Russia has offered Belarus a desperately needed $3 billion loan, with significant conditions attached, amid talks between President Alyaksandr Lukashenka and Russian Prime Minister Vladimir Putin.
Russia's finance minister, Aleksei Kudrin, says a major condition will be attached to a possible three-year, $3 billion loan for Belarus in the form of Minsk selling off certain national assets.
At a meeting of government of former Soviet nations in the Belarusian capital on May 19, Kudrin said his country would decide early next month whether to approve the credit based in part on Minsk's commitment to privatization.
Kudrin made the comments after a meeting of leaders of former Soviet states, also attended by Putin.
Belarus is in a deep economic crisis, stemming largely from lavish public spending before controversial presidential election in December that led to a brutal crackdown on the opposition and further soured relations with the West.
Belarus's central bank has responded by lifting exchange-rate controls, which in turn sent the local currency plummeting.
Officially, the Belarusian ruble's exchange rate remains at roughly 3,000 to the U.S. dollar. On the black market, however, the Belarusian ruble reached a record low on May 19, trading at a reported 8,000-9,000 rubles to the dollar at some exchange booths.
That means the currency has lost a stunning two-thirds of its value over the past 10 days.
The Short And Long Terms
A Russian-backed loan could help stem the ruble's devastating losses, but over the long term, it could also cost Belarus some of its most valuable assets.
Russia is thought to be seeking to capitalize on Belarus's vulnerability by acquiring major stakes in energy assets such as Beltransgaz, the state-owned gas pipeline network that supplies domestic homes and forwards the gas to Europe.
Kudrin said talks on Beltransgaz were imminent, and ominously said that Belarus is in no position to turn Russia down. Kudrin said if Belarus isn't able to raise up to $9 billion through selloffs, it would be forced to turn to the International Monetary Fund (IMF), which has loan conditions that Belarus is ill equipped to meet.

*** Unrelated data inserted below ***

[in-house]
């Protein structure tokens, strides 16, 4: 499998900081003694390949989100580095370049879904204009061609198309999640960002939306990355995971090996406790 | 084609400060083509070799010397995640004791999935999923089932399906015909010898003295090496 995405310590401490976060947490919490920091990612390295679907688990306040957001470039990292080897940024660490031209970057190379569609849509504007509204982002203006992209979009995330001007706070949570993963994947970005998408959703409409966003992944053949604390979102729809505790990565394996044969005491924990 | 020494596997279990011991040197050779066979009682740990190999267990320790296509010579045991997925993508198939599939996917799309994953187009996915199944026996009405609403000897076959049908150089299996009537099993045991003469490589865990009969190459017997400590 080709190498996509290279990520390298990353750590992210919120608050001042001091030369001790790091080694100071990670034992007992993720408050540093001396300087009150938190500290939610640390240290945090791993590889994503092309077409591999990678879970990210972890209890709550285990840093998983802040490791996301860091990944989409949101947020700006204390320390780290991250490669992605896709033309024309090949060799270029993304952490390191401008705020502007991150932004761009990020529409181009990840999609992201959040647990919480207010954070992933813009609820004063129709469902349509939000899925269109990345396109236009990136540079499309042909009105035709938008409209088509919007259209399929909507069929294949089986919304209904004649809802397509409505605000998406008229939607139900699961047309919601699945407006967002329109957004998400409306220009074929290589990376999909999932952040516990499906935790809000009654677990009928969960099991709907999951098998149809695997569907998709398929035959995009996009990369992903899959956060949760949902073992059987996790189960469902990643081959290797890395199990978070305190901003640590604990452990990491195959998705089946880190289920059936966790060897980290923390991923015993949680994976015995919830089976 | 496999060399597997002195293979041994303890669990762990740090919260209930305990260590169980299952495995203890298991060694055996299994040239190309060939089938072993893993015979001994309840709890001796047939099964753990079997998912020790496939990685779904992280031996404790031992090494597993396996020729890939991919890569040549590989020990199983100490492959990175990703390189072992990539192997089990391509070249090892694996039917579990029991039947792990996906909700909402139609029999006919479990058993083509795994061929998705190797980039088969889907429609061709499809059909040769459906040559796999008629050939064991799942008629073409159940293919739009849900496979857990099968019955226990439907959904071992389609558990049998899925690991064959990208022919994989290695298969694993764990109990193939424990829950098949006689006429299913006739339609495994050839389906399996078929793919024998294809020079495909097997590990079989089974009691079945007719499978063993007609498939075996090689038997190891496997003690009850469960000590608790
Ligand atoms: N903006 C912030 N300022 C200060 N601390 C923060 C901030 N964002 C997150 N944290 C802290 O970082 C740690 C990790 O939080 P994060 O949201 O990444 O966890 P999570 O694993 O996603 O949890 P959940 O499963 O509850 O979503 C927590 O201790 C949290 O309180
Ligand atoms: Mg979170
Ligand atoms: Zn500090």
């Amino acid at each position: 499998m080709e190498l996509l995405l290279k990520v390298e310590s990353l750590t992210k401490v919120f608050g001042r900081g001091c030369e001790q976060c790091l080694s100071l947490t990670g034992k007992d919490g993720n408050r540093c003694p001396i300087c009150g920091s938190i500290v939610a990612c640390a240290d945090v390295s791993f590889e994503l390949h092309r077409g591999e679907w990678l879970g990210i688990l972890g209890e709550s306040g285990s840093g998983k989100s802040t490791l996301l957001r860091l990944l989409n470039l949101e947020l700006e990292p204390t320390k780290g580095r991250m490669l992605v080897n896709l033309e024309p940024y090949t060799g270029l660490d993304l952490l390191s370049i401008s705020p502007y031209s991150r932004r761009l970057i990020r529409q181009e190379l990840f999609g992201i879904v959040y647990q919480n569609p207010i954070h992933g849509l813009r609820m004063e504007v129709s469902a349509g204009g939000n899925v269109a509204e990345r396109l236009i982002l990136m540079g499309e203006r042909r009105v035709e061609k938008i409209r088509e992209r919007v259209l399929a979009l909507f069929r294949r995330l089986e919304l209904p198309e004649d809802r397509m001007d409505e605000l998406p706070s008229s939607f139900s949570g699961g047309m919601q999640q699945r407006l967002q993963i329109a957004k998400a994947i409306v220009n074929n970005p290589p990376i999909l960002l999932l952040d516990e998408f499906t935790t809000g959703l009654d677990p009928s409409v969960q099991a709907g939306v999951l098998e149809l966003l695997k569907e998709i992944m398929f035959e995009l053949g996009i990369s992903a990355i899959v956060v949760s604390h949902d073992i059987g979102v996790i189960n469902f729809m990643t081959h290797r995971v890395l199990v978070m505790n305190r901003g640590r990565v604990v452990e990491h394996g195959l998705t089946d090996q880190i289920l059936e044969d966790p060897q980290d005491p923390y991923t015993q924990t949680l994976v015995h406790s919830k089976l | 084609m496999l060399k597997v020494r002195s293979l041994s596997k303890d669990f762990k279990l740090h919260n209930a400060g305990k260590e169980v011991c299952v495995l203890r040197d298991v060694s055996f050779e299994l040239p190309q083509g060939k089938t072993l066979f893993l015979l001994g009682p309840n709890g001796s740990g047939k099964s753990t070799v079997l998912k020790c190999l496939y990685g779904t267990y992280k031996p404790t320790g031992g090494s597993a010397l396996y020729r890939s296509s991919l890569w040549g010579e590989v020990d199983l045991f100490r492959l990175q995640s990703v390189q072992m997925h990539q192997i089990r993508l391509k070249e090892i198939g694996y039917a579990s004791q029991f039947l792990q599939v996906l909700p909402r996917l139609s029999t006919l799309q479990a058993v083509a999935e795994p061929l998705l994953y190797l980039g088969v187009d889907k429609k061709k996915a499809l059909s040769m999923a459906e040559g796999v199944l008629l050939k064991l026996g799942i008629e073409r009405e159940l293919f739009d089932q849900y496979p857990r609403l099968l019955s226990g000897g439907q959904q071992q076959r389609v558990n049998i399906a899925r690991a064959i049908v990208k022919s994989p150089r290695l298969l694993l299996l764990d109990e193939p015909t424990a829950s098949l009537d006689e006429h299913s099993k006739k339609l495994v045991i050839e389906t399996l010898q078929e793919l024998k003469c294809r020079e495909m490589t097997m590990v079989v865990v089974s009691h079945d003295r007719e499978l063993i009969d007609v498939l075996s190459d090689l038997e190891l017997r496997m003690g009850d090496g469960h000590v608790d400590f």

Russia and Belarus have been in talks for weeks, and Lukashenka had high hopes of clinching the badly-needed loan deal during this visit by Putin.
Speaking shortly after a telephone conversation with Russian President Dmitry Medvedev on May 18, he voiced confidence that Moscow would help rescue his nation's economy.
"Judging by all our negotiations, they are ready to react urgently if necessary," Lukashenka said. "This represents about $3.1 billion, provided we sign the relevant agreements with them."
Kudrin had echoed his remarks, saying an agreement was close and could be reached on May 19. But he denied the cash would come directly from Russia, which appears intent on weakening Lukashenka after years of subsidizing Belarus' Soviet-style economy in return for political loyalty and delivery of Russian oil to Europe.
Instead, Kudrin said the $3 billion loan would be issued by the Eurasian Economic Community (Eurasec), a Russia-dominated regional grouping that includes Belarus, Kazakhstan, Kyrgyzstan, and Tajikistan.
He added that the funds would be paid out over a three-year period and not right away, as Lukashenka had hoped.
Belarus's economic woes represent an opportunity for Russia to seize control of strategic Belarusian state firms. Analysts say Moscow has long been eyeing Belarus' two big oil refineries, its gas pipeline system, its main mobile phone provider and Belaruskali, a top potash producer.
Lukashenka does not have the luxury of choice. By jailing political opponents after the peaceful protests over his re-election, the authoritarian leader has perhaps wrecked his chances of receiving further aid from the IMF.